Batuman is also a wonderful travel writer. Her details are luminous, her ear for off-kilter dialogue impeccable. On the way to Samarkand the highway passes through Kazakhstan. Batuman is struck by the sudden grey desolation of the landscape. After 20 minutes there are trees again and an Uzbek roadblock:
"'So we're back in Uzbekistan?' I asked the driver.
'Yes, this is Uzbekistan. Trees, you see.'
'They, um, don't have trees in Kazakhstan?'
He shook his head, frowning. 'Don't like them.'
'The Kazakhs don't like … trees.'
The driver shook his head more emphatically. 'No way.'"
Throughout, the author's writerly self-awareness isn't so much an idiosyncrasy as a comparative lit philosophy; it's what she sees in her beloved Russian novels. She is scathing on the fad for authenticity in travel-writing: "The worst part of this discourse was its specious left-wing rhetoric, as if it were a form of 'sticking it to the man' to reject a chain motel in favour of a cold-water pension completely filled with owls." This in a piece written on commission for Let's Go travel guides: Batuman has been sent to explore cities in Turkey that her own mother claims never to have heard of, one of whose names, Tokat, literally translates as "a slap in the face".
Summer in Samarkand provides a kind of narrative backbone to the book. Its three chapters detail a fruitless sojourn in Uzbekistan to learn a language she is no longer contracted to teach. Samarkand is "a city so deeply imbued with poetry that even the doctors wrote their medical treatises in verse". Uzbek broadly derives from the Russian colonisation of Turkey; it has, Batuman claims, over 100 different words for weeping. The historical facts, she writes, "helped me understand the feeling I so often had, while studying Uzbek literature in Samarkand, of being a character in a Borges story, studying a literature invented by a secret cabal of academicians". She writes with warmth of her tutors, her hosts and those she meets and can sketch a character in a single sentence: the time she spends living with "two very kind but depressed Russian academics: a mathematician from the Academy of Sciences, and his wife, a biologist who had recently been fired from the Academy of Sciences and who spent all night in the kitchen playing Super Mario Brothers on a Nintendo Game Boy."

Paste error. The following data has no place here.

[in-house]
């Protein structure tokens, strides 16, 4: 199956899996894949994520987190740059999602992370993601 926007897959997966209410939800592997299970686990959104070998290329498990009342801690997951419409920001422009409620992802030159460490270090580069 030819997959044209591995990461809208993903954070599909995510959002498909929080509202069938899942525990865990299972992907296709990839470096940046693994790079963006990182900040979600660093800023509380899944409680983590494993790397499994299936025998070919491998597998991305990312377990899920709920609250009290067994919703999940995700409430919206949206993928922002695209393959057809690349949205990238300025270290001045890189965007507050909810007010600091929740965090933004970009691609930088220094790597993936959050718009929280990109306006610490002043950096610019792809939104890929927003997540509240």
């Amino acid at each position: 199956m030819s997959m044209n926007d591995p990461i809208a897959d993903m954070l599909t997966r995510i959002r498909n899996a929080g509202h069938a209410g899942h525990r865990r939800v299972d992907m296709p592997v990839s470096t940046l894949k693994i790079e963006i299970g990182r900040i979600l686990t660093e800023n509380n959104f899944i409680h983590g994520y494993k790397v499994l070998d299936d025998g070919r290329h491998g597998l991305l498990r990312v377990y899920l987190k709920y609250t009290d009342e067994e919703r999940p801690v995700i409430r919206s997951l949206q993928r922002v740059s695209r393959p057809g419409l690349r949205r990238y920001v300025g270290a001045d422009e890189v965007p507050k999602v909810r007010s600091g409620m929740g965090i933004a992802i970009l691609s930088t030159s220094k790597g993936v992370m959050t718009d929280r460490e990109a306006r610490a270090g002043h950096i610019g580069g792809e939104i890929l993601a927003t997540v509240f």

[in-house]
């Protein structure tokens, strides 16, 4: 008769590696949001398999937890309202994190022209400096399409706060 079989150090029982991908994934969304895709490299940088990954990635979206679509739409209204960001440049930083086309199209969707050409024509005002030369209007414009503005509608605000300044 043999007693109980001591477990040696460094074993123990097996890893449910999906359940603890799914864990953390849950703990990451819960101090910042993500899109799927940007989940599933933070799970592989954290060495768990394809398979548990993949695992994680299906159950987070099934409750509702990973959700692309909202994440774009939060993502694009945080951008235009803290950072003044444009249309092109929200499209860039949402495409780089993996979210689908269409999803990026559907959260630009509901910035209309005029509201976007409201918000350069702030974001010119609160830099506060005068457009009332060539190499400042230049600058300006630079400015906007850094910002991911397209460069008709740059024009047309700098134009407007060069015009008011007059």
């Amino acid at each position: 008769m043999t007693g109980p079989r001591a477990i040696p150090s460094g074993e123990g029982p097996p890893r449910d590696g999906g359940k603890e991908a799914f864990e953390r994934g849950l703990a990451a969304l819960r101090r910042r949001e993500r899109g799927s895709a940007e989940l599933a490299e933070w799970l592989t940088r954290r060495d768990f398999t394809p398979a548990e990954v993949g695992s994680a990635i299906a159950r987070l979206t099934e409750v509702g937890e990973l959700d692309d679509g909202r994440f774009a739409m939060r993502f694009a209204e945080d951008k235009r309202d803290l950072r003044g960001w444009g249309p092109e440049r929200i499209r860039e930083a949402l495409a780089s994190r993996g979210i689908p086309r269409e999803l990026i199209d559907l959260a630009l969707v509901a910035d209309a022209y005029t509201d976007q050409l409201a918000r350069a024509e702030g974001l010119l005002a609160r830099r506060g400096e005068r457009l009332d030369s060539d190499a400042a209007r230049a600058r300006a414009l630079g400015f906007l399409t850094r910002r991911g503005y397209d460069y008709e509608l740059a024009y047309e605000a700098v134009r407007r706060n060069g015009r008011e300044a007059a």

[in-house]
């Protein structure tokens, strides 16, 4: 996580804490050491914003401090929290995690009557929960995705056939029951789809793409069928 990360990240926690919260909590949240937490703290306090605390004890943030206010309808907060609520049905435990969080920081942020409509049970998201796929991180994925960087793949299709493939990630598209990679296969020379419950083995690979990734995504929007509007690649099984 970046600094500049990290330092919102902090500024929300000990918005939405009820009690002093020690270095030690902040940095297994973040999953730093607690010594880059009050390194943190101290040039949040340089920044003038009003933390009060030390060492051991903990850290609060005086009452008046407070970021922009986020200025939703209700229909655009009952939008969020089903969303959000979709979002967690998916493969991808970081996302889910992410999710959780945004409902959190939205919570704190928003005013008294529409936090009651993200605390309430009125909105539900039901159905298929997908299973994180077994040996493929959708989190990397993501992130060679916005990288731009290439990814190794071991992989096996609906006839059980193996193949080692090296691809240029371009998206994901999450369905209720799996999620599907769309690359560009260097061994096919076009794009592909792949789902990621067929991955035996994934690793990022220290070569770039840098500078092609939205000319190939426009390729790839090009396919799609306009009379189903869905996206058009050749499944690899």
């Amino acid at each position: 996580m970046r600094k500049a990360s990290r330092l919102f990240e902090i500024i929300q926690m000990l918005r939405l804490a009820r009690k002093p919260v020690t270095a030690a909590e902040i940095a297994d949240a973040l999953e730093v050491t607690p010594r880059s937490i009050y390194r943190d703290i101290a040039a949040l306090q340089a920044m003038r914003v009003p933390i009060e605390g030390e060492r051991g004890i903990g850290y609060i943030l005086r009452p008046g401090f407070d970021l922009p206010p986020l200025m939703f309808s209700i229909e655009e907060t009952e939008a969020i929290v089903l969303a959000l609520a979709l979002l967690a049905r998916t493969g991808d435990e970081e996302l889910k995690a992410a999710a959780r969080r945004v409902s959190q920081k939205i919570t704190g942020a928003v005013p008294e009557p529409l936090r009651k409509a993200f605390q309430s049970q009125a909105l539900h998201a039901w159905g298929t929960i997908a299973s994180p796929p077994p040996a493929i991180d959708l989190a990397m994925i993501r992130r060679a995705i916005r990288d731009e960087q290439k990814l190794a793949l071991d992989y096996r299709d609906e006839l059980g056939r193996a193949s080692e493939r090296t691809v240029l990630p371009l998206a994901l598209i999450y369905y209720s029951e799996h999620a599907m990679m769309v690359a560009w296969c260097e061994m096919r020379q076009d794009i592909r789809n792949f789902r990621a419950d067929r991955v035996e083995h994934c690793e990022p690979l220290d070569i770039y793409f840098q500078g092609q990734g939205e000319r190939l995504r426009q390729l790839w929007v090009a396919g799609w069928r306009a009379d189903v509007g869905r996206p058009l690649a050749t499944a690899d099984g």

In Who Killed Tolstoy? Batuman presents us with an account of the International Tolstoy Conference, held annually on the grounds of Yasnaya Polyana, Tolstoy's birthplace and lifelong home. If not a disaster - in fact it's charmingly ramshackle - the conference is still something of indictment of the conference as format. Here the Q&A after Batuman's paper on Anna Karenina and Alice in Wonderland is abandoned in passive-aggressive chaos and a call for tea. The Possessed is shot through with uncanny literary echoes, and when her Stanford professor likens the excruciating conference dinner they've just endured to a scene from Dostoyevsky, it's not so much an affectation as a kind of baffled surrender. A historian researching the marginalia in Tolstoy's volumes of Kant is asked if he's found anything. "'No. He didn't write anything in the margins at all,' the historian said. He paused, before adding triumphantly: 'But the books fell open to certain pages!'"
A final chapter, on Dostoyevsky's difficult final novel, is the only place Batuman's delicate poise is threatened. At first it reads like an appended slab of doctoral thesis. "Because the purest culmination of mimetic desire is self-annihilation, Stavrogin's demise is accompanied by 'a quasi-suicide of the collectivity'" is not a sentence I'll be quoting very often. Yet a couple of pages later, Batuman connects the literary theory and obscure, flawed character back to her life as a Stanford postgrad. The dangerously charming Stavrogin becomes Matej, a charismatic fellow-student and old flame. The ideas of literary mimesis, of forcing one's life to correspond to a narrative model, echo one another in theory and in anecdote. The ending is, frankly, moving.
Batuman's expertise is presented with the clarity and straightforwardness of true learning; her endless engagement is endlessly engaging. It's no minor stroke to pass on this contagious enthusiasm for great books while admitting "the anxiety of literature, that most solitary and time-consuming of arts, as irremediably vain, useless and immoral - to be so alive to the quixotic madness of academic literary study and yet maintain that if there is any such thing as an answer, that is where we must look.
Luke Kennard's third poetry collection, The Migraine Hotel, is published by Salt.